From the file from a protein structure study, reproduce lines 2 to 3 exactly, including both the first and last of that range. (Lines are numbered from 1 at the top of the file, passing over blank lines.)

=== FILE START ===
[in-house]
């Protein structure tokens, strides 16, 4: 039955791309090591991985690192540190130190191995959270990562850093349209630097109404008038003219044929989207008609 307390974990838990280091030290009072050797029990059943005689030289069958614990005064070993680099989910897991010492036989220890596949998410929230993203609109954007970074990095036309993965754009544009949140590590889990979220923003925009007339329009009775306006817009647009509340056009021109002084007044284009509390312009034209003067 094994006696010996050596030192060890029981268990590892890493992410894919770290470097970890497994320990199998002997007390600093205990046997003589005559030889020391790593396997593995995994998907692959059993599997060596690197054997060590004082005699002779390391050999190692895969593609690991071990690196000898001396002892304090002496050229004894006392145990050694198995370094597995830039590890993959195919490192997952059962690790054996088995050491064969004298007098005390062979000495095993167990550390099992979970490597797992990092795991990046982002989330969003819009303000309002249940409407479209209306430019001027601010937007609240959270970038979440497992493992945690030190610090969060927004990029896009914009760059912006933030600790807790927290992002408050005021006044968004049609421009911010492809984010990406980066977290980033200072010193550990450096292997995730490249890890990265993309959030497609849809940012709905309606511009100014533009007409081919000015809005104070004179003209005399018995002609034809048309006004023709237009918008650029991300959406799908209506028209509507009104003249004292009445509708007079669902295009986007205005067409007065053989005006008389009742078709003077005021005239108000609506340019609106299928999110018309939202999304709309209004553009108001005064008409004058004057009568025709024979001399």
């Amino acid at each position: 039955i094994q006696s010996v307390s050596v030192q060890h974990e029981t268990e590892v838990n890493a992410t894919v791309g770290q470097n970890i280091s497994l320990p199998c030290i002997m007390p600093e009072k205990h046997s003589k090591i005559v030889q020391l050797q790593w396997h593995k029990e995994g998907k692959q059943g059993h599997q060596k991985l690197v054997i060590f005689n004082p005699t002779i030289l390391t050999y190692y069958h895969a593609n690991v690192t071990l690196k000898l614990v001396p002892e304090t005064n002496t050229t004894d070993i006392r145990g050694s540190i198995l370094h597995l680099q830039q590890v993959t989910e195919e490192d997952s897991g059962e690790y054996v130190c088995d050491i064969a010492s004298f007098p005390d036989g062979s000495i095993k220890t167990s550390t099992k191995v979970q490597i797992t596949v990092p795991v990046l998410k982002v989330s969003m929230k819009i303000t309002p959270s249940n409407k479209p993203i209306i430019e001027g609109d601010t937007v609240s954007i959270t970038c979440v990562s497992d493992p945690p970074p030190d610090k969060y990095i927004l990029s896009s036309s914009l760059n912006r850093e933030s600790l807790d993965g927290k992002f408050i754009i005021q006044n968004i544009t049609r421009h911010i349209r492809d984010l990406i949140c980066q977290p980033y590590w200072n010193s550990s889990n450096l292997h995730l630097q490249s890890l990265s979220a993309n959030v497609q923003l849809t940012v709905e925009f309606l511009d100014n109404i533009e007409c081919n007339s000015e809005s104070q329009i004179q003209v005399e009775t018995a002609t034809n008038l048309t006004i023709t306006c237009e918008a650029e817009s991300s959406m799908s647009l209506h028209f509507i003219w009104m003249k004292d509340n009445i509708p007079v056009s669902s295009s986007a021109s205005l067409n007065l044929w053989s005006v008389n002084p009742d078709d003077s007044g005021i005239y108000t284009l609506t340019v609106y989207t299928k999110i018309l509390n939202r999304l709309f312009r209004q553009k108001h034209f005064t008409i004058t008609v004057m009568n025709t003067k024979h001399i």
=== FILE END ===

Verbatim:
């Protein structure tokens, strides 16, 4: 039955791309090591991985690192540190130190191995959270990562850093349209630097109404008038003219044929989207008609 307390974990838990280091030290009072050797029990059943005689030289069958614990005064070993680099989910897991010492036989220890596949998410929230993203609109954007970074990095036309993965754009544009949140590590889990979220923003925009007339329009009775306006817009647009509340056009021109002084007044284009509390312009034209003067 094994006696010996050596030192060890029981268990590892890493992410894919770290470097970890497994320990199998002997007390600093205990046997003589005559030889020391790593396997593995995994998907692959059993599997060596690197054997060590004082005699002779390391050999190692895969593609690991071990690196000898001396002892304090002496050229004894006392145990050694198995370094597995830039590890993959195919490192997952059962690790054996088995050491064969004298007098005390062979000495095993167990550390099992979970490597797992990092795991990046982002989330969003819009303000309002249940409407479209209306430019001027601010937007609240959270970038979440497992493992945690030190610090969060927004990029896009914009760059912006933030600790807790927290992002408050005021006044968004049609421009911010492809984010990406980066977290980033200072010193550990450096292997995730490249890890990265993309959030497609849809940012709905309606511009100014533009007409081919000015809005104070004179003209005399018995002609034809048309006004023709237009918008650029991300959406799908209506028209509507009104003249004292009445509708007079669902295009986007205005067409007065053989005006008389009742078709003077005021005239108000609506340019609106299928999110018309939202999304709309209004553009108001005064008409004058004057009568025709024979001399």
């Amino acid at each position: 039955i094994q006696s010996v307390s050596v030192q060890h974990e029981t268990e590892v838990n890493a992410t894919v791309g770290q470097n970890i280091s497994l320990p199998c030290i002997m007390p600093e009072k205990h046997s003589k090591i005559v030889q020391l050797q790593w396997h593995k029990e995994g998907k692959q059943g059993h599997q060596k991985l690197v054997i060590f005689n004082p005699t002779i030289l390391t050999y190692y069958h895969a593609n690991v690192t071990l690196k000898l614990v001396p002892e304090t005064n002496t050229t004894d070993i006392r145990g050694s540190i198995l370094h597995l680099q830039q590890v993959t989910e195919e490192d997952s897991g059962e690790y054996v130190c088995d050491i064969a010492s004298f007098p005390d036989g062979s000495i095993k220890t167990s550390t099992k191995v979970q490597i797992t596949v990092p795991v990046l998410k982002v989330s969003m929230k819009i303000t309002p959270s249940n409407k479209p993203i209306i430019e001027g609109d601010t937007v609240s954007i959270t970038c979440v990562s497992d493992p945690p970074p030190d610090k969060y990095i927004l990029s896009s036309s914009l760059n912006r850093e933030s600790l807790d993965g927290k992002f408050i754009i005021q006044n968004i544009t049609r421009h911010i349209r492809d984010l990406i949140c980066q977290p980033y590590w200072n010193s550990s889990n450096l292997h995730l630097q490249s890890l990265s979220a993309n959030v497609q923003l849809t940012v709905e925009f309606l511009d100014n109404i533009e007409c081919n007339s000015e809005s104070q329009i004179q003209v005399e009775t018995a002609t034809n008038l048309t006004i023709t306006c237009e918008a650029e817009s991300s959406m799908s647009l209506h028209f509507i003219w009104m003249k004292d509340n009445i509708p007079v056009s669902s295009s986007a021109s205005l067409n007065l044929w053989s005006v008389n002084p009742d078709d003077s007044g005021i005239y108000t284009l609506t340019v609106y989207t299928k999110i018309l509390n939202r999304l709309f312009r209004q553009k108001h034209f005064t008409i004058t008609v004057m009568n025709t003067k024979h001399i």